The Buying and Selling Process

Understand the ins and outs of buying and selling property in Switzerland...

Sale and purchase contracts

In Switzerland, purchase and sale contracts with regard to real estate need to be made in writing and need to be notarised.

Preliminary contracts, letters of intent and agreements granting pre-emptive rights or purchase options need to be notarised alike.

Contracts which do not meet the formal requirements are void and unenforceable.

Notaries generally use standardised contracts which they adopt to the individual transaction. However, the parties may wish to include additional provisions with regard to the sale/purchase and should instruct the notary accordingly.

For notarisation, the notary will read the deed to the parties who will then sign the document in the presence of the notary. Thereafter, the notary will authenticate the agreement. Instead of attending in person, either party may choose to appoint an attorney who will sign the document by proxy.

There are certain cantonal variations to the authority of a notary:

Canton of Zürich

In Zurich, notaries hold a law degree and entitled to draw up and notarise deeds with regard to, inter alia, real estate transactions in their respective canton. Notaries in the Canton of Zürich are working for the public cantonal services and are not private practitioners. Information about the notaries of Zürich is available on the website (in German).

Due to the fact that in the Canton of Zürich notaries are belonging to the public cantonal services, there is no free choice of the notary. The transaction has to be performed at the competent notary’s office for the district in which the property is located. The notaries are obliged to take a neutral position in the transaction and have a duty to inform any of the parties of unusual provisions in the contract. Notary's fees amount to of 0.1% of the value/purchase price of the property.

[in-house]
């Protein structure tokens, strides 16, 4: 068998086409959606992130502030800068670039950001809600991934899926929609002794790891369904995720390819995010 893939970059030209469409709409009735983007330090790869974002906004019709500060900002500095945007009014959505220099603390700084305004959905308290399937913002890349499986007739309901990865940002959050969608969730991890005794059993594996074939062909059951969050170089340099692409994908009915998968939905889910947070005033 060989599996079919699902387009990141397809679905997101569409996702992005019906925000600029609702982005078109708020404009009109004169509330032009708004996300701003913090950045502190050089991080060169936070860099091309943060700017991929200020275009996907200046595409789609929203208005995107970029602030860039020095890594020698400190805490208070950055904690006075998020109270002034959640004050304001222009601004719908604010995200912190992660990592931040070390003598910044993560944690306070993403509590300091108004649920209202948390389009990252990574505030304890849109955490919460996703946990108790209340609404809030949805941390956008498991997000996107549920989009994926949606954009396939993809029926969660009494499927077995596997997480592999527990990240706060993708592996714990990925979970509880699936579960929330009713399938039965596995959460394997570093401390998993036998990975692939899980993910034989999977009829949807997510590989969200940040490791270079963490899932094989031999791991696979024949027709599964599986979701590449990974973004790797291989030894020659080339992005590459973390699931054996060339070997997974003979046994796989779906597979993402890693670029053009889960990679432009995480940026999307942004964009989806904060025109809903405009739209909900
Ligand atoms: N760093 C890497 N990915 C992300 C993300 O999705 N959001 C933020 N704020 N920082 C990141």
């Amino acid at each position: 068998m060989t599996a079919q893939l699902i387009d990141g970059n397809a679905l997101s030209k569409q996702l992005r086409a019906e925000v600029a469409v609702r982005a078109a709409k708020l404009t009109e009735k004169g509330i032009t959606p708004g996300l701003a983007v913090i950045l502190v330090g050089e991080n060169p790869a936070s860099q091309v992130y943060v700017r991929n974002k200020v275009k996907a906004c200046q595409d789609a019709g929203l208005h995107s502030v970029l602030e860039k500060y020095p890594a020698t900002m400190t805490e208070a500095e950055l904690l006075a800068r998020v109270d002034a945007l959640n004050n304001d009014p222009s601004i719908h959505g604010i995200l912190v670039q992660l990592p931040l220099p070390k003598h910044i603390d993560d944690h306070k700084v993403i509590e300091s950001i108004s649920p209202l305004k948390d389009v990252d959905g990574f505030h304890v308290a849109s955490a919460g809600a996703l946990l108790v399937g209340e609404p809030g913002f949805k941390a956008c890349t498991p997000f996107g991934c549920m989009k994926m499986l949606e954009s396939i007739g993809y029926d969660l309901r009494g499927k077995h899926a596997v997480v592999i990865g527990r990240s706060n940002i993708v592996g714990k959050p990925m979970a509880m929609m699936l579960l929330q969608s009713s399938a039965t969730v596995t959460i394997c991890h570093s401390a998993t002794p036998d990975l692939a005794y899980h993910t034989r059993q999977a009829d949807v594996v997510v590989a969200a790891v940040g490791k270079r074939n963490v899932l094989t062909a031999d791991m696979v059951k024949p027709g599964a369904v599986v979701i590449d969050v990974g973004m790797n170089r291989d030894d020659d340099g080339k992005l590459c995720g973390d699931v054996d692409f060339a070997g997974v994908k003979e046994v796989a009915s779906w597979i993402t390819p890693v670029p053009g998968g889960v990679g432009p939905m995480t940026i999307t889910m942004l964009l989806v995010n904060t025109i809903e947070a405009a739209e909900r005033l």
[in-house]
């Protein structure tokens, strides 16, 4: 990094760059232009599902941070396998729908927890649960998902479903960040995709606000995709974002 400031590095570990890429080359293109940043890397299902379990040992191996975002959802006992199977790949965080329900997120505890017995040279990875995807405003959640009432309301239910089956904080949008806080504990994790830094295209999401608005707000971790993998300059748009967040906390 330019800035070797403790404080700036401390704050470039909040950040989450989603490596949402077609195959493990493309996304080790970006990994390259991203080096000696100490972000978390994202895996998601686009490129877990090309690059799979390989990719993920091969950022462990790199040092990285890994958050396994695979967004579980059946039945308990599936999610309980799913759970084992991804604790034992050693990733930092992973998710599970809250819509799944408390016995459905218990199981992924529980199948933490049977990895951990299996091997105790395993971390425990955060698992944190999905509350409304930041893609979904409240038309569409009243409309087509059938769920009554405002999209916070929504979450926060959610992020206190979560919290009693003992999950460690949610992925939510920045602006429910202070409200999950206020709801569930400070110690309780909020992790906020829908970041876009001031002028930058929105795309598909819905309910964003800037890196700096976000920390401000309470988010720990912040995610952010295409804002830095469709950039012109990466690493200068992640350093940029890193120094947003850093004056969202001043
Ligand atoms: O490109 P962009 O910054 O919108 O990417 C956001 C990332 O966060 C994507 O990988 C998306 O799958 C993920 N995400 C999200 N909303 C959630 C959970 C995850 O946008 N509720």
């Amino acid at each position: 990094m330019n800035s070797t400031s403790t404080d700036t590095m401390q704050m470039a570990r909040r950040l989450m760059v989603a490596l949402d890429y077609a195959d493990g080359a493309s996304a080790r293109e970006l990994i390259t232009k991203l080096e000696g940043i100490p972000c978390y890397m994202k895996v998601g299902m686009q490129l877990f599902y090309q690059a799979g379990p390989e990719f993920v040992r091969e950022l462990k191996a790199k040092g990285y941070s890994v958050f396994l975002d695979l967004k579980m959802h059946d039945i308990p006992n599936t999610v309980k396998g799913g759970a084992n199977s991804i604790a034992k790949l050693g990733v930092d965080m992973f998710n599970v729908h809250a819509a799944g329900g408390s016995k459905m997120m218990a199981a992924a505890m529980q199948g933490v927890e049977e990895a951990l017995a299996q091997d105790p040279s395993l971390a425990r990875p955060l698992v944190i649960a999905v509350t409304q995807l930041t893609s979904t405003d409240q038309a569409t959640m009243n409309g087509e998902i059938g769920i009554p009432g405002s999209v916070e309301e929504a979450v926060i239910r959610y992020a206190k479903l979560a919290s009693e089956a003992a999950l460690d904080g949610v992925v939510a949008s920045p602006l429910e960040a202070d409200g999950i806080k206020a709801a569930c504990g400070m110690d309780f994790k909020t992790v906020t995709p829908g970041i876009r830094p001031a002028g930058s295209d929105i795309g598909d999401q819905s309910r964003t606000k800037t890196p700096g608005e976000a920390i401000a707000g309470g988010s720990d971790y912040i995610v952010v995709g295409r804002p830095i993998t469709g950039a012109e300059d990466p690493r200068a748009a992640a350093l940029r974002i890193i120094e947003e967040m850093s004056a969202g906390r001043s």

The notary will then file the deed with the land register of the respective Canton, and ownership in the real property is transferred only when the deed is registered. The buyer will receive an updated excerpt of the land register showing the transfer of ownership.

Means of financing

As a general rule, up to 80% of the purchase price of a real property may be mortgaged. However, mortgages up to 100% of the purchase price may be obtained if there are additional securities such as cash value life insurance policies or pension funds. Any prospective buyer should invite financing offers from different banks at the place of the real property.

Information supplied by Dr. Michael A Meer, LL.M., Attorney at Law Gruninger Hunziker AG, Zürich / Bern. Tel: +41 (0) 58 356 5050, e-mail / web: Copyright © 2009 GHR Rechtsanwälte AG All Rights Reserved